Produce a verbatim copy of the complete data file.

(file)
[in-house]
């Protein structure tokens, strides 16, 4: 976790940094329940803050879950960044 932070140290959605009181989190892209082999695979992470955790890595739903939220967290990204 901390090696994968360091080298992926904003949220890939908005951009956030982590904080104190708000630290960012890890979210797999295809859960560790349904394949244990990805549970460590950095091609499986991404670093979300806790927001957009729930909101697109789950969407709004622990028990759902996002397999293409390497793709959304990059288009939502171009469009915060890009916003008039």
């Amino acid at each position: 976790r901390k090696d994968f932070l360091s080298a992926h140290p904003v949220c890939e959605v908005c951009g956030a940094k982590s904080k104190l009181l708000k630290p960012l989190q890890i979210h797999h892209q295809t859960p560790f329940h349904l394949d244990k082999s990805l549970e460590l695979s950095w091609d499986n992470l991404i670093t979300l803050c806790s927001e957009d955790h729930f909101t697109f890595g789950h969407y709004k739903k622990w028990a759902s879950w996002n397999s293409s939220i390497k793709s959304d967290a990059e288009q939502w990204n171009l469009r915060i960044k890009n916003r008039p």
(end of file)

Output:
[in-house]
């Protein structure tokens, strides 16, 4: 976790940094329940803050879950960044 932070140290959605009181989190892209082999695979992470955790890595739903939220967290990204 901390090696994968360091080298992926904003949220890939908005951009956030982590904080104190708000630290960012890890979210797999295809859960560790349904394949244990990805549970460590950095091609499986991404670093979300806790927001957009729930909101697109789950969407709004622990028990759902996002397999293409390497793709959304990059288009939502171009469009915060890009916003008039």
């Amino acid at each position: 976790r901390k090696d994968f932070l360091s080298a992926h140290p904003v949220c890939e959605v908005c951009g956030a940094k982590s904080k104190l009181l708000k630290p960012l989190q890890i979210h797999h892209q295809t859960p560790f329940h349904l394949d244990k082999s990805l549970e460590l695979s950095w091609d499986n992470l991404i670093t979300l803050c806790s927001e957009d955790h729930f909101t697109f890595g789950h969407y709004k739903k622990w028990a759902s879950w996002n397999s293409s939220i390497k793709s959304d967290a990059e288009q939502w990204n171009l469009r915060i960044k890009n916003r008039p």